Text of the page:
Harry we get crazy requests constantly. 20 pounds of bacon they want sliced in the middle of Saturdays dinner is always a peach. I wish I could make everyone happy happy but it's just not possible. I think we did 18 grad parties last weekend plus our busiest weekend ever in the raunt. We sold out of ribs by no later than 7 every day going through 250 racks, 800 pounds of butt and 400 pounds of chix, 560 pounds brisket, 40 gallons of sauce, 400 sandwich rolls and 3000 dinner rolls. I don't have enough storage and cooler space for the weekends. The HD showed up Friday for inspection as we packed the place for our busiest weekend of the year, perfect timing! We passed with minor issues. The biggest was the fact that the cooler was so packed it didn't have enough air flow and we were in and out so much it was bordering on 40F Crazy times for sure. If I had 4 more hours of day light and 50% more cooler, I think I could have kept up. We also started using our new POS that was less than perfect and our new serving line. Talk about STRESS!!!! Can't wait for July, then we can start working on the food truck and organizing the return of the Local Rib Fest for 2013.



So, now that you've had a year since guy aired your place on DD&D are you seeing at as a blessing or a curse?

We got our butts kicked yesterday, I had every bit of cooking and holding room stuffed to the gills yesterday, and we were running out of stuff by 7:00 P.M.
As much as I would love to be featured by Guy, I think it would end us as a business. It would be great for winter, but the increase in summer business would kill us.

My person answering the phone here yesterday had no concept of the amounts of food she was promising people on call ins, and in a short 15 minutes she sold over 50 pounds of brisket to people over the phone, I already had 18 pounds leaving for a wedding, and another 20 between various pick-up's that called earlier and a line out the door.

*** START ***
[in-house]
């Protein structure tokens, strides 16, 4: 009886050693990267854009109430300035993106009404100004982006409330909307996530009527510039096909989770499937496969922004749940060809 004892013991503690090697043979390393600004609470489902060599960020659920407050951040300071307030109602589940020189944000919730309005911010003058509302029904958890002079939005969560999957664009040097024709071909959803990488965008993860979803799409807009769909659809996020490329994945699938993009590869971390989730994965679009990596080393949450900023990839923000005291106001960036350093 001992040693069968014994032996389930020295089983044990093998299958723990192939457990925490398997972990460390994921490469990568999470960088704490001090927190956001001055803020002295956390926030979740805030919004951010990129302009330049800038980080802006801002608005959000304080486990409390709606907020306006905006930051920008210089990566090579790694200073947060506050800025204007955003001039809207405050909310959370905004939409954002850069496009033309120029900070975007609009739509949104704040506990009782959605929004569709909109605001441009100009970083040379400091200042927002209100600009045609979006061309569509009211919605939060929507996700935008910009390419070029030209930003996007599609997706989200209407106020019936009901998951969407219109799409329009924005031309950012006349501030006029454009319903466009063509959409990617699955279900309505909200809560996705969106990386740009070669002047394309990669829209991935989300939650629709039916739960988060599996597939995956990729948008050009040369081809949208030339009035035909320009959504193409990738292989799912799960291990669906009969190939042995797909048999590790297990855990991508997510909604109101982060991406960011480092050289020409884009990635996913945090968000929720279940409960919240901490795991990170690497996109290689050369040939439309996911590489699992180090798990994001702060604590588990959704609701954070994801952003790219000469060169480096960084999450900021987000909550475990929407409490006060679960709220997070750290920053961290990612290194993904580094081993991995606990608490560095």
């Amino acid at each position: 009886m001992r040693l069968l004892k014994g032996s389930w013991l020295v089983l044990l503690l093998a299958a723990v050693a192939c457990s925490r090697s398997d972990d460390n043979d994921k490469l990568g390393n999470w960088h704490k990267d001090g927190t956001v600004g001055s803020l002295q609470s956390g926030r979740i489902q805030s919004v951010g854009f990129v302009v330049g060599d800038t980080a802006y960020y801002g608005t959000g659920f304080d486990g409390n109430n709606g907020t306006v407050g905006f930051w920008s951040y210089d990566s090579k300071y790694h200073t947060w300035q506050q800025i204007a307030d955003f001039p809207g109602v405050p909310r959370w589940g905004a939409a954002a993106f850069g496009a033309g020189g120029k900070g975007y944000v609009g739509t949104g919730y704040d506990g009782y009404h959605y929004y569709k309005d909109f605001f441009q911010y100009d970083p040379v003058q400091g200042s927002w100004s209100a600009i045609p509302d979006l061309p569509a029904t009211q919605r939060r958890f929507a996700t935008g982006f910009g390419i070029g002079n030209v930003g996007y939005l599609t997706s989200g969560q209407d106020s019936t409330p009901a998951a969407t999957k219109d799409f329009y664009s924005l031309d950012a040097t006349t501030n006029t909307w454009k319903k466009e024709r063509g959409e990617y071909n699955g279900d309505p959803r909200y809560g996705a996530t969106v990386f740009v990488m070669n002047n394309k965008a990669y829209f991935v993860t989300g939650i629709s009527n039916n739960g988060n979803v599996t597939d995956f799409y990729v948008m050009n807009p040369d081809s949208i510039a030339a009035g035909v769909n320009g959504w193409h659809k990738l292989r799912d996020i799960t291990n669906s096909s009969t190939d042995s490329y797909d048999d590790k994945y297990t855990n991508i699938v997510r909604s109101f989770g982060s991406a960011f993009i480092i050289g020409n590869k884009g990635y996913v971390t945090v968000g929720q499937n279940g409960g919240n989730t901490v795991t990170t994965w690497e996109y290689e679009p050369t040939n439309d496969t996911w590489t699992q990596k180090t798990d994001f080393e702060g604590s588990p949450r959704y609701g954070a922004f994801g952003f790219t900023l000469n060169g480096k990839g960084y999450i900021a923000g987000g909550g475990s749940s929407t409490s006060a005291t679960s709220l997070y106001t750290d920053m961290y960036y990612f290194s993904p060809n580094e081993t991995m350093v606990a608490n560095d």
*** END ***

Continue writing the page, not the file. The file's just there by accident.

Did I mention this all gets sliced by hand?? My favorite Henckel slicing knife may not be any thicker than a toothpick by the end of this month if this continues.

Where can I buy some help in this town, preferably not drunks, drug addicts, or child molesters...........
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SoEzzy
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PostPosted: Sun Jul 01 12 10:55 pm    Post subject: Reply with quote

Harry, this one is out of left field and you may have already have it covered and I've missed reading it.

Perhaps a white board and a marker next to the phone, with the daily totals for each meat listed on it, then as the calls come in they have to be subtracted from the board to keep the tallies current!

As for good cooks, wait staff / busing crew, does your local college have a catering school, or your high schools have an in school extra points (college credits), that you can work with in?
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Harry Nutczak
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PostPosted: Sun Jul 01 12 11:28 pm    Post subject: Reply with quote

SoEzzy wrote:
Harry, this one is out of left field and you may have already have it covered and I've missed reading it.

Perhaps a white board and a marker next to the phone, with the daily totals for each meat listed on it, then as the calls come in they have to be subtracted from the board to keep the tallies current!

As for good cooks, wait staff / busing crew, does your local college have a catering school, or your high schools have an in school extra points (college credits), that you can work with in?


Good suggestion, I appreciate it, But I've tried similar methods and short of me doing the register and cooking it does not help.

For instance, I can tell the cashier "we only have 3 racks of Ribs left" and within a minutes she'll send back an order for a 4 slabs,

She'll write down how many racks are available on a post-it note, and stick it on the register to remind her, and she still does the same thing.

I may need to go the "open til we're out of food" model, but I know people are going to be all bent out of shape because as far as the're concerned, BBQ only takes 20 minutes to cook, and they don't mind that 20 minute wait.